Page 42: of Maritime Reporter Magazine (October 2001)
Ship Evac Simulation Software Shows Promise
Safe, fast and efficient vessel evacua- tion has long been a top concern of the marine industry, a fervor sure to be renewed with vigor in the wake of last month's terrorist activities in the U.S. and heightened securities being formu- lated for all transportation industries.
New research being carried out by
British Maritime Technology (BMT) and the University of Greenwich could give ship designers and owners vital new information on how humans react
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Circle 258 on Reader Service Card or visit www.maritimereporterinfo.com when evacuating from ships. The hope is that this unique study will help to pre- vent future shipping disasters, helping to save thousands of lives.
Transport Canada commissioned
BMT's affiliate, Fleet Technology to develop a ship evacuation simulation program. To collect and record data on how people behave when evacuating from a ship, they designed and con- structed a purpose built experimental facility. The facility has been named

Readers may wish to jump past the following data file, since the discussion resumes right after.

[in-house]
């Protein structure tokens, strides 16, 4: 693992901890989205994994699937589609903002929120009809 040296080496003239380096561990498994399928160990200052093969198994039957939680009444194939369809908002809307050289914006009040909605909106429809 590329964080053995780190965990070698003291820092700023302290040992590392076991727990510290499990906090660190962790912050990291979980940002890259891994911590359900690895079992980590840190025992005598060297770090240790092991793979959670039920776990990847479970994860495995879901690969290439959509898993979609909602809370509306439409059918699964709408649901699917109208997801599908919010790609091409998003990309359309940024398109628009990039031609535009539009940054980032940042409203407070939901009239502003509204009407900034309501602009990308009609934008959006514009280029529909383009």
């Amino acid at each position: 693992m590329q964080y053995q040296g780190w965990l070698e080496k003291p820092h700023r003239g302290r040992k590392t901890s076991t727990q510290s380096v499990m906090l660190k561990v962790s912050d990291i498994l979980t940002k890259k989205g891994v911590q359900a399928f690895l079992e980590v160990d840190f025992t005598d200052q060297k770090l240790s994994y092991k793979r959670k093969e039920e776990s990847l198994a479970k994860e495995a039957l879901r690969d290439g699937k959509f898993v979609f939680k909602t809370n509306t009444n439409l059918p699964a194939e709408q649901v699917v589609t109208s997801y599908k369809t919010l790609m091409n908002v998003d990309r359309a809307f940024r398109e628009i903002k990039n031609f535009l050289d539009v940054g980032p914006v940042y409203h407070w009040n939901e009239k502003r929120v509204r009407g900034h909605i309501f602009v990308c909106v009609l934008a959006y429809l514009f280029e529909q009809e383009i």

SHEBA (Ship Evacuation Behavior
Assessment) and the first tests began last month at Fleet Technology's Kanata laboratories, using hundreds of volun- teers of different ages and backgrounds. "This facility is the first of its kind large enough to measure group move- ment, enabling us to collect quality data.
For example, the passageway is long enough to allow faster people in a group to overtake, and to permit us to study behavior of two groups heading in oppo- site directions," said Ian Glen, president of Fleet Technology Ltd and SHEBA project director.
SHEBA is being used to measure the mobility of people moving in a typical ship's passageway and up and down stairs at angles up to 22 degrees.
Sophisticated modeling techniques will combine the observed studies of human performance and behavior with ship lay- 42 Maritime Reporter & Engineering News